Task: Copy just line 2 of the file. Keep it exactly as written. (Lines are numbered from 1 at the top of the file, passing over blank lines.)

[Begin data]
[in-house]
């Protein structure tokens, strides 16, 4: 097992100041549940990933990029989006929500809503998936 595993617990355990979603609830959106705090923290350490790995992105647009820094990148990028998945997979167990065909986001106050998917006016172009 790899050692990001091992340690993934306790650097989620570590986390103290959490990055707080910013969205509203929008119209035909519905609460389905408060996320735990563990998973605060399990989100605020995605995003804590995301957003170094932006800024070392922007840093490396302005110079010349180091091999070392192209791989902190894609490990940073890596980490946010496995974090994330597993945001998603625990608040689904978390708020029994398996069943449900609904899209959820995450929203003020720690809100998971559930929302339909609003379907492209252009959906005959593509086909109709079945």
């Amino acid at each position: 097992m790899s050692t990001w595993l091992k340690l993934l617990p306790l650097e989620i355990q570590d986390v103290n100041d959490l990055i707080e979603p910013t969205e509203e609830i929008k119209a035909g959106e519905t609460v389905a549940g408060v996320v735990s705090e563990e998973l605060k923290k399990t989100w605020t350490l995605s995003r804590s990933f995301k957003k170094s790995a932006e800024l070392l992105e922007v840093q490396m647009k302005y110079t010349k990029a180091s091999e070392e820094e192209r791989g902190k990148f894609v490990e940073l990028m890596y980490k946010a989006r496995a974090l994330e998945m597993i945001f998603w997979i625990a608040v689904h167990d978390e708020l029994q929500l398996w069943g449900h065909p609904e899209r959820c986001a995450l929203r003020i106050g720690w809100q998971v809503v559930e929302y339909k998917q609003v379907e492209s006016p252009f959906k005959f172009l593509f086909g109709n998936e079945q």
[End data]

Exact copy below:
């Protein structure tokens, strides 16, 4: 097992100041549940990933990029989006929500809503998936 595993617990355990979603609830959106705090923290350490790995992105647009820094990148990028998945997979167990065909986001106050998917006016172009 790899050692990001091992340690993934306790650097989620570590986390103290959490990055707080910013969205509203929008119209035909519905609460389905408060996320735990563990998973605060399990989100605020995605995003804590995301957003170094932006800024070392922007840093490396302005110079010349180091091999070392192209791989902190894609490990940073890596980490946010496995974090994330597993945001998603625990608040689904978390708020029994398996069943449900609904899209959820995450929203003020720690809100998971559930929302339909609003379907492209252009959906005959593509086909109709079945």